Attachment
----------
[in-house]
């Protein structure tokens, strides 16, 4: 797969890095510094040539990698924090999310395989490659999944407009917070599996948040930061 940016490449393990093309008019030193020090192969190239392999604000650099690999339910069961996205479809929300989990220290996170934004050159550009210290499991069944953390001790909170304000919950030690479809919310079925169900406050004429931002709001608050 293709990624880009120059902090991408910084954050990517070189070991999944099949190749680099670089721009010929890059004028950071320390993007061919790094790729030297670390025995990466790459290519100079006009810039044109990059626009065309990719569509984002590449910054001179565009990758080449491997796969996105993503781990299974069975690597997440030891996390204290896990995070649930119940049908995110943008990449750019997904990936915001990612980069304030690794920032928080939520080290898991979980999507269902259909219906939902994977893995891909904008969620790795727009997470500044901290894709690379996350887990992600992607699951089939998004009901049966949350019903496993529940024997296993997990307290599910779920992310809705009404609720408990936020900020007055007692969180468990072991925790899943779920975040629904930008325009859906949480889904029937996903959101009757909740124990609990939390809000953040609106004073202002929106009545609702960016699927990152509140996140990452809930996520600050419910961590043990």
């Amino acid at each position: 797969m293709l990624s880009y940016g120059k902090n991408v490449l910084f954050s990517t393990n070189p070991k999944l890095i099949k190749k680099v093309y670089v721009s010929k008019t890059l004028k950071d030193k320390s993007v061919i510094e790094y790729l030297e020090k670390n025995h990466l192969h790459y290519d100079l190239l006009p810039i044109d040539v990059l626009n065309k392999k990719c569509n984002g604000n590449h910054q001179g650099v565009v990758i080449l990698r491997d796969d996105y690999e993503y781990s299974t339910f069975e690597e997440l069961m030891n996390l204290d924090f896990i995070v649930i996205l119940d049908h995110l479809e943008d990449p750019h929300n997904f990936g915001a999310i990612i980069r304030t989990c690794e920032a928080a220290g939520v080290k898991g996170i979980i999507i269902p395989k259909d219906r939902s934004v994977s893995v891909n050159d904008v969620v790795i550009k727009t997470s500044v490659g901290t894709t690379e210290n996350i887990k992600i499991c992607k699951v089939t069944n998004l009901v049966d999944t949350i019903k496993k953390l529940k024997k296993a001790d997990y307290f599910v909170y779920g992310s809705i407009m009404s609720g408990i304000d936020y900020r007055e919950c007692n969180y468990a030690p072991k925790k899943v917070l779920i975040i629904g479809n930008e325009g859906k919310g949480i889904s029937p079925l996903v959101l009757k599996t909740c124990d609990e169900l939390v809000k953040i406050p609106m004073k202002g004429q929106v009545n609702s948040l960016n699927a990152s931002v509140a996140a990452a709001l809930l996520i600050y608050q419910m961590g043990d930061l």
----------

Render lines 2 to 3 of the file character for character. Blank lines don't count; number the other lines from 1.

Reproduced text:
């Protein structure tokens, strides 16, 4: 797969890095510094040539990698924090999310395989490659999944407009917070599996948040930061 940016490449393990093309008019030193020090192969190239392999604000650099690999339910069961996205479809929300989990220290996170934004050159550009210290499991069944953390001790909170304000919950030690479809919310079925169900406050004429931002709001608050 293709990624880009120059902090991408910084954050990517070189070991999944099949190749680099670089721009010929890059004028950071320390993007061919790094790729030297670390025995990466790459290519100079006009810039044109990059626009065309990719569509984002590449910054001179565009990758080449491997796969996105993503781990299974069975690597997440030891996390204290896990995070649930119940049908995110943008990449750019997904990936915001990612980069304030690794920032928080939520080290898991979980999507269902259909219906939902994977893995891909904008969620790795727009997470500044901290894709690379996350887990992600992607699951089939998004009901049966949350019903496993529940024997296993997990307290599910779920992310809705009404609720408990936020900020007055007692969180468990072991925790899943779920975040629904930008325009859906949480889904029937996903959101009757909740124990609990939390809000953040609106004073202002929106009545609702960016699927990152509140996140990452809930996520600050419910961590043990």
């Amino acid at each position: 797969m293709l990624s880009y940016g120059k902090n991408v490449l910084f954050s990517t393990n070189p070991k999944l890095i099949k190749k680099v093309y670089v721009s010929k008019t890059l004028k950071d030193k320390s993007v061919i510094e790094y790729l030297e020090k670390n025995h990466l192969h790459y290519d100079l190239l006009p810039i044109d040539v990059l626009n065309k392999k990719c569509n984002g604000n590449h910054q001179g650099v565009v990758i080449l990698r491997d796969d996105y690999e993503y781990s299974t339910f069975e690597e997440l069961m030891n996390l204290d924090f896990i995070v649930i996205l119940d049908h995110l479809e943008d990449p750019h929300n997904f990936g915001a999310i990612i980069r304030t989990c690794e920032a928080a220290g939520v080290k898991g996170i979980i999507i269902p395989k259909d219906r939902s934004v994977s893995v891909n050159d904008v969620v790795i550009k727009t997470s500044v490659g901290t894709t690379e210290n996350i887990k992600i499991c992607k699951v089939t069944n998004l009901v049966d999944t949350i019903k496993k953390l529940k024997k296993a001790d997990y307290f599910v909170y779920g992310s809705i407009m009404s609720g408990i304000d936020y900020r007055e919950c007692n969180y468990a030690p072991k925790k899943v917070l779920i975040i629904g479809n930008e325009g859906k919310g949480i889904s029937p079925l996903v959101l009757k599996t909740c124990d609990e169900l939390v809000k953040i406050p609106m004073k202002g004429q929106v009545n609702s948040l960016n699927a990152s931002v509140a996140a990452a709001l809930l996520i600050y608050q419910m961590g043990d930061l």